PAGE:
Amongst other things, the fight between Brienne and the Hound was considerably brutal. Brienne’s realisation that she’s found Arya brings out the honour in her, and she’s determined to protect Arya from anything in order to uphold the oath that she made to Catelyn. Did anybody else notice, during the fight scene, the parallels between The Hound and the Mountain? There was a moment, where Sandor Clegane appears to almost want to crush Brienne into the ground, a nod perhaps to what happened previously in episode eight. Unlike Oberyn, however, Brienne has a little more luck on her side, and less of a cocky attitude to protect herself and succeeds in knocking the Hound from the cliff. Whilst Arya is cruel to Sandor, the only friend she has had for the whole season, she no doubt deserves her freedom. It’s quite fitting that she leaves in this fashion, and that her coming of age in the first episode of the season has led to this independent state. Her perseverance has been strong throughout, and it’s nice to point out that at least one of our favourite characters has made a breakthrough and could actually be winning the game of thrones. Her freedom is highlighted beautifully in the end and is one of the greatest resolutions to the season.
The writers probably knew that everything would be relying mainly on the success of the penultimate sequence with Tyrion. A character who’s brutality has been moulded by the hatred of his father and sister and most of Westeros, has finally come to terms with his situation. Following a poignantly emotional moment between him and his brother, Jaime, Tyrion (wearing a face that might as well be made of iron) has his long-awaited revenge. Shae, who’s betrayal in episode six was probably the highest ever recorded on the show, is found lying in his father’s bed. Somehow, when she sees Tyrion approaching, she looks different, almost as if she’s changed her identity. In a loose way, that’s exactly what happened and Tyrion feels he’s lost someone very special. In a very emotional display, Tyrion throttles Shae to death, something we would never have considered back in the second season. Intent on a more pleasurable revenge, Tyrion finds his father in the privy, perhaps the most vulnerable place we’ve ever seen the head of the Lannisters. The Hand of the King is genuinely unconcerned by the fact that he has a crossbow pointed directly at him, and it just underlines how little his faith was for his son. Tyrion proves him wrong, however, firing two bolts and murdering his own father (Happy father’s day!). This season, episode ten turned out to be the bloodbath.
Varys may have finally revealed his true identity as a friend of Tyrion’s, but it comes too late as the youngest of the Lannisters has made a terrible act in consequence to the build up of hatred towards him. The last sight we get of Tyrion is his darkened eyes through the hole in the crate, personifying that he may perhaps be a monster after all, but not in the way that we’d first thought. And to end with both his and Arya’s freedom is gift enough to last us until Season Five (not really).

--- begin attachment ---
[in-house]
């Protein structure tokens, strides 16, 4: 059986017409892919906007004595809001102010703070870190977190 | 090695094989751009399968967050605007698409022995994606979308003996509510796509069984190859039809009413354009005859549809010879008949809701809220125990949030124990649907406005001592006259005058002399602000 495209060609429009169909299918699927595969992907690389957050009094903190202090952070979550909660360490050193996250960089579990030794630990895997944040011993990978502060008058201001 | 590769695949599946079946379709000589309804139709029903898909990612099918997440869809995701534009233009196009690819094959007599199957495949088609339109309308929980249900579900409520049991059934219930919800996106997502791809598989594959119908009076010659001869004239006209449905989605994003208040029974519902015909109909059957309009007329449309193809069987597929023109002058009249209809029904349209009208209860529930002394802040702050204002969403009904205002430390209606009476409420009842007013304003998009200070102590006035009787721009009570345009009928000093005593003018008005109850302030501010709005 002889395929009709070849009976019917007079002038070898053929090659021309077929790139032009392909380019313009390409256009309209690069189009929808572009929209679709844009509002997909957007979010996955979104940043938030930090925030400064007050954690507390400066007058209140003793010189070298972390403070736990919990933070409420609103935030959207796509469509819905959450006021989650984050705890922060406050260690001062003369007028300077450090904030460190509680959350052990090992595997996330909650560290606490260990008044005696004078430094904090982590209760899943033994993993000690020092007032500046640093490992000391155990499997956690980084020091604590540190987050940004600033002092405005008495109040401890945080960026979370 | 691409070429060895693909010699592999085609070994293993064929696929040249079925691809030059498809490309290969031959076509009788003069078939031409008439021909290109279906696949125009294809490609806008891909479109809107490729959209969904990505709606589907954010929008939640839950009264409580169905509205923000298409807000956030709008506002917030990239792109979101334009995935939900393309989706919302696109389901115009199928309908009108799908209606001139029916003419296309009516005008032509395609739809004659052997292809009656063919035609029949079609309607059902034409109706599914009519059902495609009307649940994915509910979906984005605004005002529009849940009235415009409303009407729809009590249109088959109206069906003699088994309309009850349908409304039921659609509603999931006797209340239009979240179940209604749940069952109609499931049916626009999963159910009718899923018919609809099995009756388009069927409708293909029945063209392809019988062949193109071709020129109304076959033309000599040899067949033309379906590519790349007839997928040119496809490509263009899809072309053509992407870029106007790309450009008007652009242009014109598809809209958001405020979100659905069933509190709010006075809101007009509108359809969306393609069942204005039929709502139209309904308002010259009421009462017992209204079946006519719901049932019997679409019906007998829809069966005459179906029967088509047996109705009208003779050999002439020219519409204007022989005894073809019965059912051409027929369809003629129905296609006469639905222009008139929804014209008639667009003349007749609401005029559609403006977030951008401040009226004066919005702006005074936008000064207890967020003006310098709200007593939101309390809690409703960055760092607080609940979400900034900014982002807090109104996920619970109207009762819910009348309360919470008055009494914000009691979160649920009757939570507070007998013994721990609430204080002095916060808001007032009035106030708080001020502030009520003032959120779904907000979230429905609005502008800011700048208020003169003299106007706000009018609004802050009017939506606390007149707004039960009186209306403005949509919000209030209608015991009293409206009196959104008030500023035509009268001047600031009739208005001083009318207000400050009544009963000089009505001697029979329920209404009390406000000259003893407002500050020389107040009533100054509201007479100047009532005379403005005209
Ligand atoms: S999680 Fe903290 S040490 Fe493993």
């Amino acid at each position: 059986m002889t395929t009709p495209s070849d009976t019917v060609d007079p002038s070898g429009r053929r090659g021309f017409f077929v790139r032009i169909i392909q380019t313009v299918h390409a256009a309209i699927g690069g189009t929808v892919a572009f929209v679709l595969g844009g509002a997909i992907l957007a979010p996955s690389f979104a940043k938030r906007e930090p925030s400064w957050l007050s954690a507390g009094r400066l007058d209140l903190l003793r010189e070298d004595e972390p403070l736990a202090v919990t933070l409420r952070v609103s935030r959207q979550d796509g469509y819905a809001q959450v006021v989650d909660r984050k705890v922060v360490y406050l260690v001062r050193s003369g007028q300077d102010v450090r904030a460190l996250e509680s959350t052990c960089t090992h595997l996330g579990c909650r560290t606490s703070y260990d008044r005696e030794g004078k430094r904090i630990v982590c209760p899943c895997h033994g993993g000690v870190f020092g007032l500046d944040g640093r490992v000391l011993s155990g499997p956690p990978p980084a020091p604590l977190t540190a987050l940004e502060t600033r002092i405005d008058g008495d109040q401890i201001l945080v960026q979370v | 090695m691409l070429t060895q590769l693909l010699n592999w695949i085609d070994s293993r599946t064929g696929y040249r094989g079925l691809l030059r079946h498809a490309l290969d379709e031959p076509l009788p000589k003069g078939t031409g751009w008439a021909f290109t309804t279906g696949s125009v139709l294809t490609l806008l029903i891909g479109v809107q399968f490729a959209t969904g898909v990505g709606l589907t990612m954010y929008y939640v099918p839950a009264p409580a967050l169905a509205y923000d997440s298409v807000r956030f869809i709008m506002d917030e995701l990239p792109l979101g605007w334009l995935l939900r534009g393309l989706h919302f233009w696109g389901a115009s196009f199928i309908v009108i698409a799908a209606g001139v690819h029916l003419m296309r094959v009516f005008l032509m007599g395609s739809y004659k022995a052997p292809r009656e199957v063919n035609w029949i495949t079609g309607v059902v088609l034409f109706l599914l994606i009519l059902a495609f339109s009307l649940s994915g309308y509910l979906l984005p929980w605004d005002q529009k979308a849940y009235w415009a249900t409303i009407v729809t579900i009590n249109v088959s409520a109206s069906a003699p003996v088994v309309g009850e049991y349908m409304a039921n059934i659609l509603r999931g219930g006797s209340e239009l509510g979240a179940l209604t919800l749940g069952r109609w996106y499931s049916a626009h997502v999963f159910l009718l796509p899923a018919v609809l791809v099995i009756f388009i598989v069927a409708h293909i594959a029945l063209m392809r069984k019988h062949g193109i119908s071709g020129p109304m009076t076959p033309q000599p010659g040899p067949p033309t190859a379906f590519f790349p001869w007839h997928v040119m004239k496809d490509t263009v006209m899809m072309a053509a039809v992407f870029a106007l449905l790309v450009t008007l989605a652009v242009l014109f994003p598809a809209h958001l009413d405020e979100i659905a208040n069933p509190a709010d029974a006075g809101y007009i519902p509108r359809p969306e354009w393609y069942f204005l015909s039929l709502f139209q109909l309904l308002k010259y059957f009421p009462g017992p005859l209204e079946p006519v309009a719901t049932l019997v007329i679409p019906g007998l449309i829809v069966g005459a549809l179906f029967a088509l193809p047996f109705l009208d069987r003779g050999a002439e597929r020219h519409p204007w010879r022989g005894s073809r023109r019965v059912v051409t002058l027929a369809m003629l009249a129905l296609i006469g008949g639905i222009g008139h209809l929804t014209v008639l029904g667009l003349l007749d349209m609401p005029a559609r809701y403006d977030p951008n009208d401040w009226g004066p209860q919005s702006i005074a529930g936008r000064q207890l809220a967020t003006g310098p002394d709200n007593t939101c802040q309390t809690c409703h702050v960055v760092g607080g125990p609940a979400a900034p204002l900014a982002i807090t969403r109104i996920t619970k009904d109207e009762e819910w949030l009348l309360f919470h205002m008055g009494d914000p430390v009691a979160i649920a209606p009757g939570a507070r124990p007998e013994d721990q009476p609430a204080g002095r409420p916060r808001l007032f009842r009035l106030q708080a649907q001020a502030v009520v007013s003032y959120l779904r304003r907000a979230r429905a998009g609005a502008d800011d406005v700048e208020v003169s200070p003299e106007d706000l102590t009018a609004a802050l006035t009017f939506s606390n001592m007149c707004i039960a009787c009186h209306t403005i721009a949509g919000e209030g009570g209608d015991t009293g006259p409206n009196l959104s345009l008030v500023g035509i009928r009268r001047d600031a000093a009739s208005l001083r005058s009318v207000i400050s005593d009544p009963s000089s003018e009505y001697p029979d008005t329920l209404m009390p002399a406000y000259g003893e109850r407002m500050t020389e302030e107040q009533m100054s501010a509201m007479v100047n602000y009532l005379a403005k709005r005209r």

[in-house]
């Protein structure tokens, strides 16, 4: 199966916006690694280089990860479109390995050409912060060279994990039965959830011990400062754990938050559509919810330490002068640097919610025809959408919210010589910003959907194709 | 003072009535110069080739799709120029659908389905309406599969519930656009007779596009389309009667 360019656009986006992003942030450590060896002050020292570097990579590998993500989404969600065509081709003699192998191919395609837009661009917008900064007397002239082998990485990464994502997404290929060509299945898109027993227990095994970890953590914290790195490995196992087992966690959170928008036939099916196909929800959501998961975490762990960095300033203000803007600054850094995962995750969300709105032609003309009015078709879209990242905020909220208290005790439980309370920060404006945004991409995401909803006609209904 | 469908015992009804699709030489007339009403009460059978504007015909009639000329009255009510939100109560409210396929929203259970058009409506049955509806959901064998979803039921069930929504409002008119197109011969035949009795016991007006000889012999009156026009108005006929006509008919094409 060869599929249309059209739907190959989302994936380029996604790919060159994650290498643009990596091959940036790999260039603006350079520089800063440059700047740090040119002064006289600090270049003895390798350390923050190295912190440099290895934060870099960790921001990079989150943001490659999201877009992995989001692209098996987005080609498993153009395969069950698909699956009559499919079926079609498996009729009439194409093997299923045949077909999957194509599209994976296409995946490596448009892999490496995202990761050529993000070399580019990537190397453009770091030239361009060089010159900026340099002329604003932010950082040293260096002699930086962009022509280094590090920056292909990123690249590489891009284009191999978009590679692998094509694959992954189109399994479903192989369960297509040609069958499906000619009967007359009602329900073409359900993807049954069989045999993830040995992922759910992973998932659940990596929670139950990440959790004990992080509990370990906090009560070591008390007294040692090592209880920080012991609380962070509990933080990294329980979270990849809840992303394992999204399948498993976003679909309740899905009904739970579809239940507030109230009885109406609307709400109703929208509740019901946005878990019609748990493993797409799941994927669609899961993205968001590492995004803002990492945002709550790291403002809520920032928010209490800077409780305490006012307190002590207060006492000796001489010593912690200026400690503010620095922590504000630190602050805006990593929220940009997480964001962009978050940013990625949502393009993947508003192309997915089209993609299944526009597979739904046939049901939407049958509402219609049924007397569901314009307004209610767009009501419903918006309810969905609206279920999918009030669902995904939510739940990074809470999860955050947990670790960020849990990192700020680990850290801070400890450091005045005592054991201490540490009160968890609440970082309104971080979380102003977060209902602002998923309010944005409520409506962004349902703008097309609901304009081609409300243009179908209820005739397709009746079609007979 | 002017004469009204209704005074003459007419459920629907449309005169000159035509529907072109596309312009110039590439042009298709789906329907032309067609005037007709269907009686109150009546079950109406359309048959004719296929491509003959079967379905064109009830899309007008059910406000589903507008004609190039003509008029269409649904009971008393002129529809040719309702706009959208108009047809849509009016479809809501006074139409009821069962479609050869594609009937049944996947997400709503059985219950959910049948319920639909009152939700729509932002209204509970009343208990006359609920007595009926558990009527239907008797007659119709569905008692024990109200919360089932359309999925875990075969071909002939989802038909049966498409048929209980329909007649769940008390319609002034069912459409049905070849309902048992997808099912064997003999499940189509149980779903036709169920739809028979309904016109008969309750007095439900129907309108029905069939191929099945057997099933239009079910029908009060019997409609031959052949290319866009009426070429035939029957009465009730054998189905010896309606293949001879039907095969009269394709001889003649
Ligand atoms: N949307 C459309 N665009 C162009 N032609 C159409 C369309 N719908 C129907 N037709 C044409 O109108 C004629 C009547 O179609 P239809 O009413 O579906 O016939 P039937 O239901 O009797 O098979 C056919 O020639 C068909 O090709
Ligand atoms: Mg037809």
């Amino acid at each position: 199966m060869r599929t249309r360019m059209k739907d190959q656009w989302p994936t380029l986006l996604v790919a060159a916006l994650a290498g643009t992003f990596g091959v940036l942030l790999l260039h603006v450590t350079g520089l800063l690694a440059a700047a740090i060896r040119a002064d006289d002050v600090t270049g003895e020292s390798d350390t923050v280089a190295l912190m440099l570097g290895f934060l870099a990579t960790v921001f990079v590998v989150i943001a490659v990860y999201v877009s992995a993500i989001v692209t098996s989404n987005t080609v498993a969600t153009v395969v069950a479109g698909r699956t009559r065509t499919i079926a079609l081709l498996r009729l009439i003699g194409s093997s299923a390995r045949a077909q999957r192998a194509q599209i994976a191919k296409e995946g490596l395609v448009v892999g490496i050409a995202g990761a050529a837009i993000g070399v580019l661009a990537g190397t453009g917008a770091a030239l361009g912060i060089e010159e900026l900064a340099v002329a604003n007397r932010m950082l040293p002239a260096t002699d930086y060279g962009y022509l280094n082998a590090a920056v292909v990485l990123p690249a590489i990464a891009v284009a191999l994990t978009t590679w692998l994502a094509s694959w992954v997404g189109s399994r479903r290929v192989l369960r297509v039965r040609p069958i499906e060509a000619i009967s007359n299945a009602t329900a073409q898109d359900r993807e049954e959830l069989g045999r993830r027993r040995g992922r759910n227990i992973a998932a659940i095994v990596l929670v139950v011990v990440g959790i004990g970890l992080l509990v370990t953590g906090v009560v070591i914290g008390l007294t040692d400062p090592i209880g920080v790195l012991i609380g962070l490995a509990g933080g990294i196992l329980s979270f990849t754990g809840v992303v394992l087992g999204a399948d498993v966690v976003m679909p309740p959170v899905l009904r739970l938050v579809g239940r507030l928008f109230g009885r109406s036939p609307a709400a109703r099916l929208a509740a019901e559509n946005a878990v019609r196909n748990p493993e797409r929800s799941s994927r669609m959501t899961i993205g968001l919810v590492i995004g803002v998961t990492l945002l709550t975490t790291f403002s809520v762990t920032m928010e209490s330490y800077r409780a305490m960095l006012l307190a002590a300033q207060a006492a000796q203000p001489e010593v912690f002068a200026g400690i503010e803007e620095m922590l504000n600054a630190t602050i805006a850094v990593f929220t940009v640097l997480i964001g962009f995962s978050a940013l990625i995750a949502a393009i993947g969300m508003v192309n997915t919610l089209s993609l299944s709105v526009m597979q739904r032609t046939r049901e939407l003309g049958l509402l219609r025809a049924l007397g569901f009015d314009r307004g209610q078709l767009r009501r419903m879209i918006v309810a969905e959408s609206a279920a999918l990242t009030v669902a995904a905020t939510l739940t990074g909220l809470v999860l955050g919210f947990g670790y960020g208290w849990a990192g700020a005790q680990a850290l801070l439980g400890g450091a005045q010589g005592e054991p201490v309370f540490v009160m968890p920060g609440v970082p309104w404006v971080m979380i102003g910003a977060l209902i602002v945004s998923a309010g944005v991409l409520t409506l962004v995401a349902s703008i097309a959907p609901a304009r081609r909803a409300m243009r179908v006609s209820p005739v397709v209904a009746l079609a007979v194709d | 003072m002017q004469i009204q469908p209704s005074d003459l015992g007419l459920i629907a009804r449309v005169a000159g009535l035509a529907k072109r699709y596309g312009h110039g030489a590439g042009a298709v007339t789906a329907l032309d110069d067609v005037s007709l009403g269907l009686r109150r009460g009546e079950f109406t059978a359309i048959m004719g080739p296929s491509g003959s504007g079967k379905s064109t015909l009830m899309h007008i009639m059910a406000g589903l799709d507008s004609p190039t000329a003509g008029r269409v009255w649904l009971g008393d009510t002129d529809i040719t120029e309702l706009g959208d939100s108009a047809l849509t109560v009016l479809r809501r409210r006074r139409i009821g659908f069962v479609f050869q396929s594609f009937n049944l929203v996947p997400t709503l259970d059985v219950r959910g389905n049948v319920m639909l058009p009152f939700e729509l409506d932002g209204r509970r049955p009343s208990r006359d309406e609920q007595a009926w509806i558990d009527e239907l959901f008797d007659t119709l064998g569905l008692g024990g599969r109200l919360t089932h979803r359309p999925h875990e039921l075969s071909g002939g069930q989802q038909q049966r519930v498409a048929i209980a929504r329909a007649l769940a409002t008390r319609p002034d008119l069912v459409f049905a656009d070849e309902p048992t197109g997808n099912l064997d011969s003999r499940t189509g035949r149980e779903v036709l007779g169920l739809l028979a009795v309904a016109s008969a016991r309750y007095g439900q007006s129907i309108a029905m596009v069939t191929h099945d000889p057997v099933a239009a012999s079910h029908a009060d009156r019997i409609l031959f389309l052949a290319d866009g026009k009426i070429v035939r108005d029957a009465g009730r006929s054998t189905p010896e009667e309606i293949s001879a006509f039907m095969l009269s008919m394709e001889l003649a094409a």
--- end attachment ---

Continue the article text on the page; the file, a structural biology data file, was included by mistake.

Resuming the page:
The finale, as it goes was very close to perfection, but for mathematical sakes, I’m giving it full marks, despite a few niggles that I had with a couple of resolutions. Following the Watchers on the Wall, I would have liked Ser Janos Slynt to get his comeuppance for his cowardice. In addition, the storyline around Stannis Baratheon was weak this season and needed some sort of boost for next year. The exchange between Jon and Melisandre over the fire wasn’t enough. But other than that, the season was ultimately more than satisfying for myself.
The Children was by far the best this season, with the advantage of being able to stretch scenes to their success limit. Alex Graves provided some stunning displays of directing, perhaps not rivalling Neil Marshall, but getting close. Maybe not all the characters made an appearance, but perhaps their stories have already been concluded. Book readers I know were hoping for an extra appearance, but were disappointed to discover otherwise. I don’t think that’s a reason to drop my verdict however. As another season ends, so come the groans of the Thrones fans as we wait another year for another season to come around. Until then, with some Dornish wine and lemon cakes, here’s to another impressive season of Game of Thrones!
P.S. Next week, I will be writing an overview of the season as a whole. I will take a look at the greatest moments and perhaps places where the show can improve.